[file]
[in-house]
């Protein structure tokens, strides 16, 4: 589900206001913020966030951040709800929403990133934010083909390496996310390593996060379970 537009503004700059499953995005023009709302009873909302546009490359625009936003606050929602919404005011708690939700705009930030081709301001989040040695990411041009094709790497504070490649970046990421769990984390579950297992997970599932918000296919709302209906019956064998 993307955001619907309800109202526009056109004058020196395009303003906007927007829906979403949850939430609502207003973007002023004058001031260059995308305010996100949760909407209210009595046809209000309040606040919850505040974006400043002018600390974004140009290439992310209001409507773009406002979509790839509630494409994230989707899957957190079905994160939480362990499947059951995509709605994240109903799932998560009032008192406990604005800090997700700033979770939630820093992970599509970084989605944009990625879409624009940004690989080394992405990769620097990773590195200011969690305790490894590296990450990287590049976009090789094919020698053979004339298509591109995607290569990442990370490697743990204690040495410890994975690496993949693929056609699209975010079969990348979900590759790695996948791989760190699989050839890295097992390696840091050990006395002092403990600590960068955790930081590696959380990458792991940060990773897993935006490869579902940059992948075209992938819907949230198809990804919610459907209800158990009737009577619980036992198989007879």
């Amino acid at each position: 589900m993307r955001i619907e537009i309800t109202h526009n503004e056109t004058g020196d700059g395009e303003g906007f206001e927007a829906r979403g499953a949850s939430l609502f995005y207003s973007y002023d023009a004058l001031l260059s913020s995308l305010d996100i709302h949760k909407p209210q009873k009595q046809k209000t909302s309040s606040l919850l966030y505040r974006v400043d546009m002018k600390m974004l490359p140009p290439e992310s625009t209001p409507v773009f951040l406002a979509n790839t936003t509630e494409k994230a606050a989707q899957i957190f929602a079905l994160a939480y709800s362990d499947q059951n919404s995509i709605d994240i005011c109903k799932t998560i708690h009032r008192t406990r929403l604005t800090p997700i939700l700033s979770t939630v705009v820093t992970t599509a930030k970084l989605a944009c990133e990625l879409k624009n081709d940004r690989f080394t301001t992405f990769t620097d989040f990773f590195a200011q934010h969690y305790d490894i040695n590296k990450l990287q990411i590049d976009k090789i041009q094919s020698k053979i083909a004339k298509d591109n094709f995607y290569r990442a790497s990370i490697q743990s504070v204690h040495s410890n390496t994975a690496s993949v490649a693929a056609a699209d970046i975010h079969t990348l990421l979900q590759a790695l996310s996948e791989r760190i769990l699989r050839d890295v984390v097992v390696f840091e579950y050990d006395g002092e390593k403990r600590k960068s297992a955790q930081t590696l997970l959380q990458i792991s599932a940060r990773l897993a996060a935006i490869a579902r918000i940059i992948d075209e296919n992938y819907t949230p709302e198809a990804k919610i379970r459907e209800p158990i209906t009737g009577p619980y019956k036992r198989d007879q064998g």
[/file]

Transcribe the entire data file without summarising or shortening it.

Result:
[in-house]
């Protein structure tokens, strides 16, 4: 589900206001913020966030951040709800929403990133934010083909390496996310390593996060379970 537009503004700059499953995005023009709302009873909302546009490359625009936003606050929602919404005011708690939700705009930030081709301001989040040695990411041009094709790497504070490649970046990421769990984390579950297992997970599932918000296919709302209906019956064998 993307955001619907309800109202526009056109004058020196395009303003906007927007829906979403949850939430609502207003973007002023004058001031260059995308305010996100949760909407209210009595046809209000309040606040919850505040974006400043002018600390974004140009290439992310209001409507773009406002979509790839509630494409994230989707899957957190079905994160939480362990499947059951995509709605994240109903799932998560009032008192406990604005800090997700700033979770939630820093992970599509970084989605944009990625879409624009940004690989080394992405990769620097990773590195200011969690305790490894590296990450990287590049976009090789094919020698053979004339298509591109995607290569990442990370490697743990204690040495410890994975690496993949693929056609699209975010079969990348979900590759790695996948791989760190699989050839890295097992390696840091050990006395002092403990600590960068955790930081590696959380990458792991940060990773897993935006490869579902940059992948075209992938819907949230198809990804919610459907209800158990009737009577619980036992198989007879």
């Amino acid at each position: 589900m993307r955001i619907e537009i309800t109202h526009n503004e056109t004058g020196d700059g395009e303003g906007f206001e927007a829906r979403g499953a949850s939430l609502f995005y207003s973007y002023d023009a004058l001031l260059s913020s995308l305010d996100i709302h949760k909407p209210q009873k009595q046809k209000t909302s309040s606040l919850l966030y505040r974006v400043d546009m002018k600390m974004l490359p140009p290439e992310s625009t209001p409507v773009f951040l406002a979509n790839t936003t509630e494409k994230a606050a989707q899957i957190f929602a079905l994160a939480y709800s362990d499947q059951n919404s995509i709605d994240i005011c109903k799932t998560i708690h009032r008192t406990r929403l604005t800090p997700i939700l700033s979770t939630v705009v820093t992970t599509a930030k970084l989605a944009c990133e990625l879409k624009n081709d940004r690989f080394t301001t992405f990769t620097d989040f990773f590195a200011q934010h969690y305790d490894i040695n590296k990450l990287q990411i590049d976009k090789i041009q094919s020698k053979i083909a004339k298509d591109n094709f995607y290569r990442a790497s990370i490697q743990s504070v204690h040495s410890n390496t994975a690496s993949v490649a693929a056609a699209d970046i975010h079969t990348l990421l979900q590759a790695l996310s996948e791989r760190i769990l699989r050839d890295v984390v097992v390696f840091e579950y050990d006395g002092e390593k403990r600590k960068s297992a955790q930081t590696l997970l959380q990458i792991s599932a940060r990773l897993a996060a935006i490869a579902r918000i940059i992948d075209e296919n992938y819907t949230p709302e198809a990804k919610i379970r459907e209800p158990i209906t009737g009577p619980y019956k036992r198989d007879q064998g």